Estate Planning has its own vocabulary. To help you speak the language, we've created a glossary of the more commonly used words and phrases. This glossary is comprised of 26 individual pages, one for each letter of the alphabet. To find a particular word or phrase that starts with the letter "R" - simply scroll down the list below. If your word or phrase starts with another letter, please use the alphabet index below.



Remainder person

A "remainder person" (previously called a "remainder man") is a principal beneficiary who gets the remaining assets after a predesignated period of time or after a certain event. For example, X leaves a specific bequest of $1,000 to A, provided that A survives X. X leaves all the rest and remainder of his property to B. B is a remainder person or remainder beneficiary.



The term "residence" means the place in which one lives; dwelling.

There is a difference between a person's residence and his domicile. A person's domicile may be in New York and he may still have a residence in Florida and Colorado. A residence is a place where a person lives without the intent to make that place a permanent home; whereas, a domicile is a place where a person intends to live permanently. As such, it is clear that a person may have several residences, but can have only one domicile. See "domicile."


Revocable trusts

A "revocable trust" is a living trust that the grantor has retained the right to amend or terminate at any time. Because the grantor retains the right to amend or terminate the trust, the grantor is treated as the owner of all property placed in the trust. Therefore, for federal income tax purposes, all income earned by the trust is taxed directly to the grantor and is required to be reported on the grantor’s federal income tax return. Accordingly, there are no tax benefits to the grantor in establishing a revocable trust. As discussed elsewhere, however, there are distinct non-tax benefits to establishing a revocable trust.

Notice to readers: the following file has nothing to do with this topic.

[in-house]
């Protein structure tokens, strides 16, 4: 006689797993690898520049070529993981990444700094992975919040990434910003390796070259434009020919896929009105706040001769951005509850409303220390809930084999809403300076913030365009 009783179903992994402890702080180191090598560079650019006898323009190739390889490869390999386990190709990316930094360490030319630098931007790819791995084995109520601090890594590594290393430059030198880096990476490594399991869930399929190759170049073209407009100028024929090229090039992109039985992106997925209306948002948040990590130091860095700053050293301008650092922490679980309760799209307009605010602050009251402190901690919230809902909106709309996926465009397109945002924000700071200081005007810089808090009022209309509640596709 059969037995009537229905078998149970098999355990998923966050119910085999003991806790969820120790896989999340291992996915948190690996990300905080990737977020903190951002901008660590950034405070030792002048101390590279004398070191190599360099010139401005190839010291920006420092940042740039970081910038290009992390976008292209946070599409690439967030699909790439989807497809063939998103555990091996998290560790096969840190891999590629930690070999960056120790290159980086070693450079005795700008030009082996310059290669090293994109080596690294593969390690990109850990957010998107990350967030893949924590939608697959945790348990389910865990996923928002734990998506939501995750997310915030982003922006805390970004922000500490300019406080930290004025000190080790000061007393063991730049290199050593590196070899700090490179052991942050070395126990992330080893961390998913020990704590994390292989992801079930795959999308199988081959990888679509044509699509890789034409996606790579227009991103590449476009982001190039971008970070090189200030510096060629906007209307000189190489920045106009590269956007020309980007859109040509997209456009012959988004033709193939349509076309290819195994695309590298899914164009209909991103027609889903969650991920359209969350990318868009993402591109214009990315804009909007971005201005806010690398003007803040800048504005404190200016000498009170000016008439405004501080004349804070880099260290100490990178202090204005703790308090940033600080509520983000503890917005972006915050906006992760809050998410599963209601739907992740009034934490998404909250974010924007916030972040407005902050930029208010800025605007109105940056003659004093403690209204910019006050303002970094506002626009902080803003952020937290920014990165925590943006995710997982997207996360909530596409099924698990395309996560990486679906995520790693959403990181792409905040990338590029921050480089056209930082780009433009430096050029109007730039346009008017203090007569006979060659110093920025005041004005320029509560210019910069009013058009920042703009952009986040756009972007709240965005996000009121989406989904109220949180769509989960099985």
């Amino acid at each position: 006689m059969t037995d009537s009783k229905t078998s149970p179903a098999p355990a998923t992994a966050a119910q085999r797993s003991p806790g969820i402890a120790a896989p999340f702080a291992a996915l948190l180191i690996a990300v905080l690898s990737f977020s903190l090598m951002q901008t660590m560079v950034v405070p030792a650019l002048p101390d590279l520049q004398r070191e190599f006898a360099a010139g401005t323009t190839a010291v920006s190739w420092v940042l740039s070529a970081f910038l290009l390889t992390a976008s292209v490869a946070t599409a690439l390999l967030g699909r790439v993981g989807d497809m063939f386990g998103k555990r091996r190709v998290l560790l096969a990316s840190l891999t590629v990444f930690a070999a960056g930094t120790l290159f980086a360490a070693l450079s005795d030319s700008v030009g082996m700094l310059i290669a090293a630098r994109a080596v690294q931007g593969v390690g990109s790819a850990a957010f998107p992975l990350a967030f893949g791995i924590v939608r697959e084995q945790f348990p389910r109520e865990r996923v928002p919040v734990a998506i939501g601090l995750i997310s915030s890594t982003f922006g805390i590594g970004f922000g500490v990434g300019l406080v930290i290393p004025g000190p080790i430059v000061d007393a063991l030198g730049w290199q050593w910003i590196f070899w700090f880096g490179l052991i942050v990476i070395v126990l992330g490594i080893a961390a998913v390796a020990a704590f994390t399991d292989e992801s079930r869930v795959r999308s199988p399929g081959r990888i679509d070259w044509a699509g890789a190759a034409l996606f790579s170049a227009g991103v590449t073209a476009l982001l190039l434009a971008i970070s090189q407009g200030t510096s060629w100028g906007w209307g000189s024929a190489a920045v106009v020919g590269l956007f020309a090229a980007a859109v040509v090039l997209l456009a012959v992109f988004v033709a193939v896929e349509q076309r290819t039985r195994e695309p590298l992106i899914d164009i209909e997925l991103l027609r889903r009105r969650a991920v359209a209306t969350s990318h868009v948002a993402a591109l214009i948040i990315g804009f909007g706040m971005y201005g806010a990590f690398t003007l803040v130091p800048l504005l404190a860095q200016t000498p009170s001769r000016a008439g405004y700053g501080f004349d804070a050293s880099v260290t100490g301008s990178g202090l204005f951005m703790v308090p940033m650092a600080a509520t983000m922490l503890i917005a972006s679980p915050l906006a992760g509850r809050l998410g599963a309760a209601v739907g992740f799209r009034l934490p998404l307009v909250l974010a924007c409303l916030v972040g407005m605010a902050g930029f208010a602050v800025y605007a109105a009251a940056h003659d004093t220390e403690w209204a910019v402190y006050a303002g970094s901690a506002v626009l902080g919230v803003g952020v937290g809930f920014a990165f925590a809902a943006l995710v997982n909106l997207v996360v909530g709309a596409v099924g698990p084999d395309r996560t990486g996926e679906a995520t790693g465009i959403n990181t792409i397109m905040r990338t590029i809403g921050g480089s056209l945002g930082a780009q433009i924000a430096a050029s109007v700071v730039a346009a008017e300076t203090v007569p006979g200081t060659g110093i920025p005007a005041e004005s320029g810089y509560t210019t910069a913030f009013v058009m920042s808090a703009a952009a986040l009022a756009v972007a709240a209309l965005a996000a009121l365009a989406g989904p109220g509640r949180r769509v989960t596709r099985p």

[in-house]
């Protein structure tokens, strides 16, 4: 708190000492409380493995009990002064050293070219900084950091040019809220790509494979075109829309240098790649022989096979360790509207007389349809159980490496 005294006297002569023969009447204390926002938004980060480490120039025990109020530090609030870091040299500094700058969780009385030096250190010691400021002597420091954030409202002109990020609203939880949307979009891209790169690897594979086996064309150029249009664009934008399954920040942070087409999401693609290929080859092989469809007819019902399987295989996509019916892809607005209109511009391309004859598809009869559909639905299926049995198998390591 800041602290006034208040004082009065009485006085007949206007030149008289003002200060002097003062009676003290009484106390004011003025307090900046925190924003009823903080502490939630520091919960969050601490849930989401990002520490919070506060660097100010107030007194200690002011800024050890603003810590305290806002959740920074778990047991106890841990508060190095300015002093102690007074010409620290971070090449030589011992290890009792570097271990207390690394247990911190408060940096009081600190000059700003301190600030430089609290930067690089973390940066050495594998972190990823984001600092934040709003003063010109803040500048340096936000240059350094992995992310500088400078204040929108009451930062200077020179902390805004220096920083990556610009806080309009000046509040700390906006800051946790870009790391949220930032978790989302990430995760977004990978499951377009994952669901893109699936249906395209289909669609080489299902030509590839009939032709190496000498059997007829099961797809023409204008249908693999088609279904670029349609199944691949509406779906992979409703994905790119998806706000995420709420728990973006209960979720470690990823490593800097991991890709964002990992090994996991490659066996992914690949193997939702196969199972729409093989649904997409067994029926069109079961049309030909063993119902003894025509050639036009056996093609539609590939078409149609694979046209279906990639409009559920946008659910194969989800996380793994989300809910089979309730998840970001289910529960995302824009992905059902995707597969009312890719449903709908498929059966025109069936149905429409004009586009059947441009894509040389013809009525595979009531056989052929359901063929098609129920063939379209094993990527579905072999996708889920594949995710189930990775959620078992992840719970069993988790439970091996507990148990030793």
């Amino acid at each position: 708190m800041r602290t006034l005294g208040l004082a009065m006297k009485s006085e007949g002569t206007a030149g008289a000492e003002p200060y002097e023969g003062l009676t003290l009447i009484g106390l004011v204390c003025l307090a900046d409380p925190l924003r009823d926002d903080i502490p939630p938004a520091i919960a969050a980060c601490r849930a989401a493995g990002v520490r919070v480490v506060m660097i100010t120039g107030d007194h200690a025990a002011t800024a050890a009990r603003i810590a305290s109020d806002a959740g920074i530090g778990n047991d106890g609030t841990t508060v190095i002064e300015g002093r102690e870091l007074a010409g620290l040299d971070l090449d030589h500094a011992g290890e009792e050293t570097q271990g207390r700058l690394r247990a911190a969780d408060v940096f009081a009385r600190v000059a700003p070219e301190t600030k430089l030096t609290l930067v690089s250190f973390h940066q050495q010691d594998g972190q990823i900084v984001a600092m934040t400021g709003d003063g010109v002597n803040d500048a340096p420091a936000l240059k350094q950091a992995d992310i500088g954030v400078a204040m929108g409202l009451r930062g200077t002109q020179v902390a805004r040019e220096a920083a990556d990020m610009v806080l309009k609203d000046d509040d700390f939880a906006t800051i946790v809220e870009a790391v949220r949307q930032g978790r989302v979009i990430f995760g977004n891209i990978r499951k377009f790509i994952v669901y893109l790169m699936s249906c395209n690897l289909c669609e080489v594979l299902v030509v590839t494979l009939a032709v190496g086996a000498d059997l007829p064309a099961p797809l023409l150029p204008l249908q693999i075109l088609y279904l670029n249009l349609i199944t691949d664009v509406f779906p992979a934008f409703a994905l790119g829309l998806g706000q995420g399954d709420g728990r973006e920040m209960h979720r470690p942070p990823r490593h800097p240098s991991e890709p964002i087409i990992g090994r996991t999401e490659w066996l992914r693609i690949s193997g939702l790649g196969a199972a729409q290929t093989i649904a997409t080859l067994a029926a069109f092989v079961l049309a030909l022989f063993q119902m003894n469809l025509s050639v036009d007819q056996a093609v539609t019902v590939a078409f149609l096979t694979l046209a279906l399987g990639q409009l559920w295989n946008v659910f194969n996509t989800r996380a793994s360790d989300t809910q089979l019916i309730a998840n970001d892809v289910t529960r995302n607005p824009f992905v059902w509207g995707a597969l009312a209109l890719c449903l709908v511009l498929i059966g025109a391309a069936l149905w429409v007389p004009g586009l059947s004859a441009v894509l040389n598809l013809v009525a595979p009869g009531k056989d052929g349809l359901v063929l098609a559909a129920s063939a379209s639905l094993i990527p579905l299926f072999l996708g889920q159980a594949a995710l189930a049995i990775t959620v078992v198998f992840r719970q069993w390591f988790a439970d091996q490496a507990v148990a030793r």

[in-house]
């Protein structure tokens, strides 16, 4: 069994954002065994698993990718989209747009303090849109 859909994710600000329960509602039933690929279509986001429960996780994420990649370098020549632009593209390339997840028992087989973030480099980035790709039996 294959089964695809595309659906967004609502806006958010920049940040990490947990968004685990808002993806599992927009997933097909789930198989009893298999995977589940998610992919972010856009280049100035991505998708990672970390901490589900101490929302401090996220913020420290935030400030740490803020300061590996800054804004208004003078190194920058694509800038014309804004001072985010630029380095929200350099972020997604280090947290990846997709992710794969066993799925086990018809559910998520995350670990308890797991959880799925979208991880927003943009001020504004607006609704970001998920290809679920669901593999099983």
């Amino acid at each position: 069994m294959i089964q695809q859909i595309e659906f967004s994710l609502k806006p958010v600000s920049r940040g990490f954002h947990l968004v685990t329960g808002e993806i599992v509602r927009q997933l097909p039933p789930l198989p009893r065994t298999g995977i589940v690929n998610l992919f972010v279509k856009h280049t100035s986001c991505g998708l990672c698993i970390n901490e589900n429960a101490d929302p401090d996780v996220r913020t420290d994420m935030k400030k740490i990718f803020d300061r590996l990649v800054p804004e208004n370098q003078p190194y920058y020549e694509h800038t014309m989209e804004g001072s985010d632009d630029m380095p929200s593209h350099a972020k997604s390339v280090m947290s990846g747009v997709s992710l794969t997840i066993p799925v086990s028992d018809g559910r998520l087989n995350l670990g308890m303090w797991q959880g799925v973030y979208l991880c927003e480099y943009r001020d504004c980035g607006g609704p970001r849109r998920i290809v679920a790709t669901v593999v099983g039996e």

Rule against perpetuities

The term “rule against perpetuities” is a term used to describe a rule under common law that voids any transfer of an interest in property that does not vest within 21 years (plus period of gestation) after some life or lives in being at the time the interest is created. From as far back as the 1600s in feudal England, it was generally believed that people should not be permitted to tie up their property in trust for hundreds of years because it created a landed aristocracy and it stifled economic growth. As a result, the rule against perpetuities was born and it continues to exist in nearly all states today, with the exception of 10 or so states that have now repealed the rule against perpetuities in whole or in part. In states where the rule still exists, it is wise to include a provision in a trust instrument to the effect that no trust created thereunder will continue beyond the period permitted by the rule against perpetuities. Without that fail safe provision, the trust instrument may be void from the start. See also “dynasty trust” above. For a more detailed description, see the separate article entitled "Rule Against Perpetuities."